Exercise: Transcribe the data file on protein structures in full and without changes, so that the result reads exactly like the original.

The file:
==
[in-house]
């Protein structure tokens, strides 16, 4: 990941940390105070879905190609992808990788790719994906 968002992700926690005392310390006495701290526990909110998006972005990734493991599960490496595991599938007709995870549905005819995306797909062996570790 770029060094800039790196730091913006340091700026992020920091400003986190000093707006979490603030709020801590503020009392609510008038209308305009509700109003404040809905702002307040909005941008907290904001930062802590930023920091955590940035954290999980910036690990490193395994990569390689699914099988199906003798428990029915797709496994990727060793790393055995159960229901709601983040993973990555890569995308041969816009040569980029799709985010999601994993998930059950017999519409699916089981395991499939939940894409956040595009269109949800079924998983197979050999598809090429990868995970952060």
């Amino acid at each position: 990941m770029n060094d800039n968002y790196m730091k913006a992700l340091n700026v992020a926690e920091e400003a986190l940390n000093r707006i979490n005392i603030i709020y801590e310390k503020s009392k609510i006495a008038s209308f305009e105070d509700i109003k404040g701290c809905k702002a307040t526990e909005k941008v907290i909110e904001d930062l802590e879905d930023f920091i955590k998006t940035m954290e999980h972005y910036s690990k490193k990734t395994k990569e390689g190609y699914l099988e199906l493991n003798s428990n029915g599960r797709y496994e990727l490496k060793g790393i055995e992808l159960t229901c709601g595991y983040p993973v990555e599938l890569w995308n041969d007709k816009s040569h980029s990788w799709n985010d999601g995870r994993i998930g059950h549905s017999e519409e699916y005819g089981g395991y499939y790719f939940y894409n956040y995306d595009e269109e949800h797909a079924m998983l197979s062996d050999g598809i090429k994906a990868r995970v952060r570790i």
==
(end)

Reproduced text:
[in-house]
């Protein structure tokens, strides 16, 4: 990941940390105070879905190609992808990788790719994906 968002992700926690005392310390006495701290526990909110998006972005990734493991599960490496595991599938007709995870549905005819995306797909062996570790 770029060094800039790196730091913006340091700026992020920091400003986190000093707006979490603030709020801590503020009392609510008038209308305009509700109003404040809905702002307040909005941008907290904001930062802590930023920091955590940035954290999980910036690990490193395994990569390689699914099988199906003798428990029915797709496994990727060793790393055995159960229901709601983040993973990555890569995308041969816009040569980029799709985010999601994993998930059950017999519409699916089981395991499939939940894409956040595009269109949800079924998983197979050999598809090429990868995970952060």
């Amino acid at each position: 990941m770029n060094d800039n968002y790196m730091k913006a992700l340091n700026v992020a926690e920091e400003a986190l940390n000093r707006i979490n005392i603030i709020y801590e310390k503020s009392k609510i006495a008038s209308f305009e105070d509700i109003k404040g701290c809905k702002a307040t526990e909005k941008v907290i909110e904001d930062l802590e879905d930023f920091i955590k998006t940035m954290e999980h972005y910036s690990k490193k990734t395994k990569e390689g190609y699914l099988e199906l493991n003798s428990n029915g599960r797709y496994e990727l490496k060793g790393i055995e992808l159960t229901c709601g595991y983040p993973v990555e599938l890569w995308n041969d007709k816009s040569h980029s990788w799709n985010d999601g995870r994993i998930g059950h549905s017999e519409e699916y005819g089981g395991y499939y790719f939940y894409n956040y995306d595009e269109e949800h797909a079924m998983l197979s062996d050999g598809i090429k994906a990868r995970v952060r570790i």